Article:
I’ve already started experimenting with one of frameworks presented and extended in the book: Grimaldi’s adaptation of Desmet and Hekkert’s “Framework of Product Experience”, which proposes that experience can vary on four dimensions:

  • aesthetic experience
  • cognitive experience
  • emotional experience
  • narrative experience

I’m starting to experiment with using these dimensions as a point of departure in conversations about designing learning experiences.  The categories are intuitive, and, in retrospect, I realize that aesthetic experience includes interactions with objects, things and other material elements in the learning setting.

Rajendran et al.’s chapter on how people experience urban public settings prompted me to wonder about how learning might be orchestrated in new and novel ways in the very constrained setting of large, front-facing lecture halls. Might there be creative, inexpensive ways of creating spaces within the room? Many years ago, I interviewed SFU mathmatics education professor Peter Liljedahl and he shared an anecdote about how he uses construction tape to direct student flows. This chapter also probes why people value particular spaces.

The final chapter that has stuck with me is Tara Mullaney’s case study of her design education intervention to disrupt design students’ tendency to adopt a problem-solving mindset rather than to search for transformative solutions to existing experiences. Working in the context of transforming the interaction between a bank and it customers, Mullaney had student do a one day design sprint to externalize an initial complete design and then mid-project had the group collectively ideate alternative concepts to interweave a personal finance and banking concern.  I appreciated how this chapter questioned the dominant logic of observational and user research. It made me wonder how collective brainstorming across disciplinary and educational knowledge domains (e.g.workplace business practice + higher education) might produce learning experience designs that transform learning experiences.

There is a lot of rich material in this collection and I anticipate returning to the first section on phenomenology and other theoretical perspectives over time.

What are you reading on experience design and how has it shaped your practice?

Thomas Wendt’s Design for Dasein

Reading time: 2 – 4 minutes

Thomas Wendt’s Design for Dasein was an affirming book for me to read. The text sits at the interface of many of my passions: continental philosophy, design, literary theory, learning and discernment, service, embodiment.

When I was in graduate school enacting the flậneur, I read David Sudnow’s amazing account of learning Jazz improvisation,  Ways of the Hand, which was my introduction to phenomenology.  Don’t ask me why I read that book or how I came across it. At the time, I was following my curiosity. Around the same time, and thanks in large part to two remarkable seminars with Mary Bryson, I was exposed to the work of Bruno Latour, Yrgo Engstrom, Brain Massumi, Elizabeth Ellsworth, and Dorothy Smith. Towards the end of my time at UBC, I delved into the literature on education and embodiment and affect theory. (Silvan Tomkins is still my favourite thinker from affect theory in particular.) What ties all this reading together, I can now see, are concerns centred around around the design of experiences, particularly learning experiences, and the assemblage of human and non-human actants into webs of significance. Wendt reviews Heidegger’s foundational concepts on design and technology and extends his framework into some wicked, contemporary post-phenomenology thinkers and concepts like Don Idhe’s thought on multistability and the difference between objects and things. Overall, Wendt’s text has helped me to is to integrate disparate intellectual threads from my past and to point me into some new directions.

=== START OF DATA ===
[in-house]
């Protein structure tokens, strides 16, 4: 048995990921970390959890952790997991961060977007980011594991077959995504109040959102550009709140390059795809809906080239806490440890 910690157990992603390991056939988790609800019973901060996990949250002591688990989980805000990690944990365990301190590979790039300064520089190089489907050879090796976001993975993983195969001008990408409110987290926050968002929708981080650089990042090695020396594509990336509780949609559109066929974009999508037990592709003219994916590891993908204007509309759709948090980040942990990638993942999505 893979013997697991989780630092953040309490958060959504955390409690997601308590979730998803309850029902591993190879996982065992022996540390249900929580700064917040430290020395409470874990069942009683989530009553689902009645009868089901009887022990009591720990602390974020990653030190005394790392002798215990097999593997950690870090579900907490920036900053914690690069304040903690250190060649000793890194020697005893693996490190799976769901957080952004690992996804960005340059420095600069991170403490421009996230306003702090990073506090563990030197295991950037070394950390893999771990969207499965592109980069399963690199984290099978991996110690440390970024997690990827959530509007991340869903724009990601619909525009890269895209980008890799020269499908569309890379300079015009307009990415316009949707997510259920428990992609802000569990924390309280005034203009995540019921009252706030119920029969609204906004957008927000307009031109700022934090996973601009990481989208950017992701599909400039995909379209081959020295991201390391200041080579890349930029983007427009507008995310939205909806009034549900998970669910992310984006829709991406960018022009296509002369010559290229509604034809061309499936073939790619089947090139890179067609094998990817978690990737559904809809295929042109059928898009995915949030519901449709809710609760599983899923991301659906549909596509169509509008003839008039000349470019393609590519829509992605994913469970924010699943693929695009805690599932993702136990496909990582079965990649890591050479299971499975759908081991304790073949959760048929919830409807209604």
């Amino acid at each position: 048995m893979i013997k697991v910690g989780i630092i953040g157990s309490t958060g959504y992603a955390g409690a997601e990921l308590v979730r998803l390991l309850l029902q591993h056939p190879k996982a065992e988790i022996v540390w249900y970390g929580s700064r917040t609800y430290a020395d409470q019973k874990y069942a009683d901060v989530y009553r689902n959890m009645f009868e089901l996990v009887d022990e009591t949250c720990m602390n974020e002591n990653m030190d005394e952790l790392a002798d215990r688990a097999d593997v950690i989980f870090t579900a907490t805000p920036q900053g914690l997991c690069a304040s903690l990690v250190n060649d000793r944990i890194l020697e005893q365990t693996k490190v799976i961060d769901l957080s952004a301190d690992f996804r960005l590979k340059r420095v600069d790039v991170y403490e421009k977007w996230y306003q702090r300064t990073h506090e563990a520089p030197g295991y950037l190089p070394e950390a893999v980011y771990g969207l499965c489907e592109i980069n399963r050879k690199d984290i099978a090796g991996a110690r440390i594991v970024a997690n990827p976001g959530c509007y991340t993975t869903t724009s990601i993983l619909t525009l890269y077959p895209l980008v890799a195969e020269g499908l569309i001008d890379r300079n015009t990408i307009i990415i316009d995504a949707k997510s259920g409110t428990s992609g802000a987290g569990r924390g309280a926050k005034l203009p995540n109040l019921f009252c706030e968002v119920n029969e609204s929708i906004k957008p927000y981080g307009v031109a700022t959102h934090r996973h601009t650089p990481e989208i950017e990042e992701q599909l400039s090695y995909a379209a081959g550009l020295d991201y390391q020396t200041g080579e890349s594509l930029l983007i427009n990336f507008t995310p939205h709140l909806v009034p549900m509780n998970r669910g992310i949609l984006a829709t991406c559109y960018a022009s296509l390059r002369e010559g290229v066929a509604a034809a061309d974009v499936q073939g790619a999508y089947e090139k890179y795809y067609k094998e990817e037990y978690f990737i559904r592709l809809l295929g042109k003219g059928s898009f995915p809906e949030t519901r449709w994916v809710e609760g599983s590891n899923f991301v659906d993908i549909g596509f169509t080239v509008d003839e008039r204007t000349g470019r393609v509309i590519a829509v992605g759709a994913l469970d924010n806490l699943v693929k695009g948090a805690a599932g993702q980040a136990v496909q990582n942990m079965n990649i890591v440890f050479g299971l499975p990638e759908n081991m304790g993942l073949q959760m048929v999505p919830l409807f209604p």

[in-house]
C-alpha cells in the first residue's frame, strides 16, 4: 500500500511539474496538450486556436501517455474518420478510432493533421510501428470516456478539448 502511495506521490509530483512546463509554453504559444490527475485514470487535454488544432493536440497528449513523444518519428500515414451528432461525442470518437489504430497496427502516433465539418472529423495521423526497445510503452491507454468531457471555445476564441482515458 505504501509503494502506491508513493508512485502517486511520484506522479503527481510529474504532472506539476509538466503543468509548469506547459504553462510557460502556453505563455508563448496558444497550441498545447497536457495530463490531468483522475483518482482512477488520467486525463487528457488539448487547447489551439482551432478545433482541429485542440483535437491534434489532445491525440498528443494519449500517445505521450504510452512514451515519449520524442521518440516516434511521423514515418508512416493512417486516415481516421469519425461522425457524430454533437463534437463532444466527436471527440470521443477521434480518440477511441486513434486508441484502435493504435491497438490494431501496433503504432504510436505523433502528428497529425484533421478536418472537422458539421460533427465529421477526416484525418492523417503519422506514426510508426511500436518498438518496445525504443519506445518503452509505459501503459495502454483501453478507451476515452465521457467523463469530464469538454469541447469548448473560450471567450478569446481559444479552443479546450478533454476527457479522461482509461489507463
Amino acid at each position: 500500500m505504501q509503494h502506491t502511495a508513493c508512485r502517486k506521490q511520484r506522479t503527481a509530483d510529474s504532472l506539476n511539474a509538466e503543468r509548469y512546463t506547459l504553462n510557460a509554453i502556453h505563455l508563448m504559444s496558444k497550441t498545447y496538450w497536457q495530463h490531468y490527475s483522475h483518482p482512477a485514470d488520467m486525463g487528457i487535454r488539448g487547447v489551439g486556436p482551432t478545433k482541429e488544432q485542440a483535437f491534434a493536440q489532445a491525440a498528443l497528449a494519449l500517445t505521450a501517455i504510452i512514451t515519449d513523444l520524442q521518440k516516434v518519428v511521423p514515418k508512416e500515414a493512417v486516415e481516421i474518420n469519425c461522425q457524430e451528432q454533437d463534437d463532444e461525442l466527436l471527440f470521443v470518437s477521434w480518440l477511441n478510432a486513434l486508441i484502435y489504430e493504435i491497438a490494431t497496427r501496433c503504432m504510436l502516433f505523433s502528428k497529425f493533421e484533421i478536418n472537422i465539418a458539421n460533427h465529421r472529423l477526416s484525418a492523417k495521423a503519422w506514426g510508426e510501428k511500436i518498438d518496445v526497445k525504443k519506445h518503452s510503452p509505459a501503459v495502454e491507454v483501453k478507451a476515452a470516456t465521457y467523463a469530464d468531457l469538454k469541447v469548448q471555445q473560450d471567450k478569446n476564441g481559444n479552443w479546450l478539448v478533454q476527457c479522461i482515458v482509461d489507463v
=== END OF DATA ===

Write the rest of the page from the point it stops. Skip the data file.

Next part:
What I appreciate about this book is that contextualizes service design in relation to other design fields like experience design, user experience design, and industrial design, and it offers a critical, balanced perspective on design thinking.

Design for Dasein is  generating a lot of talk on Twitter amongst designers and researchers I respect. Others are better placed to position its contribution to design theory and practice that I. But I admire Wendt for resisting the trend in design books to focus on rational-technical, how-to methods  or case studies. Instead, Wendt has written a book that offers insights that can inform academics, design research, and practitioners alike.

Top 5 Books of the Year

Reading time: < 1 minute I read voraciously. I've collected the top five books that made the most impact on me professionally and personally in 2014 on a Pinterest Board. Here they are in no particular order! Follow David’s board 2014 Top 5 Books of the Year on Pinterest.

What book made the most impact on your professional work this year?

On Collective Genius

Reading time: 2 – 3 minutes

Collective Genius presents ethnographic studies of innovation in leading organizations including Pixar, Volkswagen, eBay, Google.

The range of case studies the book addresses is one of its main assets. Readers’ curious about how Pixar makes animated blockbusters or how Google handles its need for massive storage city will enjoy the deep and rich descriptions.

At the heart of the book is a  framework of principles that capture the interpersonal and organizational conditions that make innovation possible:

What I like most about the book is how it blends rich description from formal case studies, evidence and concepts from academic research, and practice principles and frameworks that managers and leaders can adapt and experiment with at work.